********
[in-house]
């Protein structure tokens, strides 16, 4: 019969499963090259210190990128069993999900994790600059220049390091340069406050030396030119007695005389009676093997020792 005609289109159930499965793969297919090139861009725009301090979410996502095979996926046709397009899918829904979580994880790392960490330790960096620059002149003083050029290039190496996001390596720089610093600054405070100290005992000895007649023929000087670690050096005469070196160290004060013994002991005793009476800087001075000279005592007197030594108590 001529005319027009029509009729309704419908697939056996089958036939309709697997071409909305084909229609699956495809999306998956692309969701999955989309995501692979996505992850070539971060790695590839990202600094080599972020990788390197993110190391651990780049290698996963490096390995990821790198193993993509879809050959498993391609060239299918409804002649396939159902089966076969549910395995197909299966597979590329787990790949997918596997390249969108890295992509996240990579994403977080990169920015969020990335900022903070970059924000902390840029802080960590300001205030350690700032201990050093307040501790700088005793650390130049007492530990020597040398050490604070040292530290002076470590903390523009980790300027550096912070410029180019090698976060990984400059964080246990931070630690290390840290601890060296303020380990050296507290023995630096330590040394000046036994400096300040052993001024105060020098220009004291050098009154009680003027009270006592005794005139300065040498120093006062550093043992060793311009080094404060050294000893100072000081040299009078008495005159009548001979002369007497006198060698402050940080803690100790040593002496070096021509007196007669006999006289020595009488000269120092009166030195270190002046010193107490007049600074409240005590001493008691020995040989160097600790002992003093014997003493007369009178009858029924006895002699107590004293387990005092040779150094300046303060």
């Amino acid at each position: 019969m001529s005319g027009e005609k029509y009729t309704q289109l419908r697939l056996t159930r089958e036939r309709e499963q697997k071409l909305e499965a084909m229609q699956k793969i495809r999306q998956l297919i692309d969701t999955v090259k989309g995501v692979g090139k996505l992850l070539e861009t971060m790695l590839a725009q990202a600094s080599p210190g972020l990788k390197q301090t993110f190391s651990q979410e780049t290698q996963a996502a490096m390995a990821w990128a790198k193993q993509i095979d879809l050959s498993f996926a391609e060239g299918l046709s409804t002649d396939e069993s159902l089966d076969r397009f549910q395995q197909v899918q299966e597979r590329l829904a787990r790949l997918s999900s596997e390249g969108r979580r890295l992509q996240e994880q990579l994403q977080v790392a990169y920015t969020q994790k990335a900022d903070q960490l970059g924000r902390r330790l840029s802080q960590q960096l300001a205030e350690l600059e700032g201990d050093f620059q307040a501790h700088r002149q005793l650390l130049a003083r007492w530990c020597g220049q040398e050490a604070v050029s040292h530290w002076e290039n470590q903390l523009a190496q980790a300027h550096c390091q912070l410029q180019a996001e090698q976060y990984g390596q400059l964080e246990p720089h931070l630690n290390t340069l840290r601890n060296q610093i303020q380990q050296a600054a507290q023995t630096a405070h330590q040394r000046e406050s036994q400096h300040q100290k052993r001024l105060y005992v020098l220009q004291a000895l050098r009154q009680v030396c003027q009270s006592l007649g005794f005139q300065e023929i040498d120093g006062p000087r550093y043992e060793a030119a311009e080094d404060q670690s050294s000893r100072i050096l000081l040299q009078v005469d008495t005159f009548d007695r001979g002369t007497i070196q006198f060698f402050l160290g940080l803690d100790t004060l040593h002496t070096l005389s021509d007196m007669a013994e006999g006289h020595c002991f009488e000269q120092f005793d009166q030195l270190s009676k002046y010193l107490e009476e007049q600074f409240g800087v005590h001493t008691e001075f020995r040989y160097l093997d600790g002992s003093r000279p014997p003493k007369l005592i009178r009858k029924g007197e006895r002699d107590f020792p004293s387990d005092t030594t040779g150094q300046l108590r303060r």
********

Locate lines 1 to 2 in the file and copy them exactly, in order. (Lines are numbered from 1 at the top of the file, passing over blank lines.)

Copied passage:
[in-house]
């Protein structure tokens, strides 16, 4: 019969499963090259210190990128069993999900994790600059220049390091340069406050030396030119007695005389009676093997020792 005609289109159930499965793969297919090139861009725009301090979410996502095979996926046709397009899918829904979580994880790392960490330790960096620059002149003083050029290039190496996001390596720089610093600054405070100290005992000895007649023929000087670690050096005469070196160290004060013994002991005793009476800087001075000279005592007197030594108590 001529005319027009029509009729309704419908697939056996089958036939309709697997071409909305084909229609699956495809999306998956692309969701999955989309995501692979996505992850070539971060790695590839990202600094080599972020990788390197993110190391651990780049290698996963490096390995990821790198193993993509879809050959498993391609060239299918409804002649396939159902089966076969549910395995197909299966597979590329787990790949997918596997390249969108890295992509996240990579994403977080990169920015969020990335900022903070970059924000902390840029802080960590300001205030350690700032201990050093307040501790700088005793650390130049007492530990020597040398050490604070040292530290002076470590903390523009980790300027550096912070410029180019090698976060990984400059964080246990931070630690290390840290601890060296303020380990050296507290023995630096330590040394000046036994400096300040052993001024105060020098220009004291050098009154009680003027009270006592005794005139300065040498120093006062550093043992060793311009080094404060050294000893100072000081040299009078008495005159009548001979002369007497006198060698402050940080803690100790040593002496070096021509007196007669006999006289020595009488000269120092009166030195270190002046010193107490007049600074409240005590001493008691020995040989160097600790002992003093014997003493007369009178009858029924006895002699107590004293387990005092040779150094300046303060």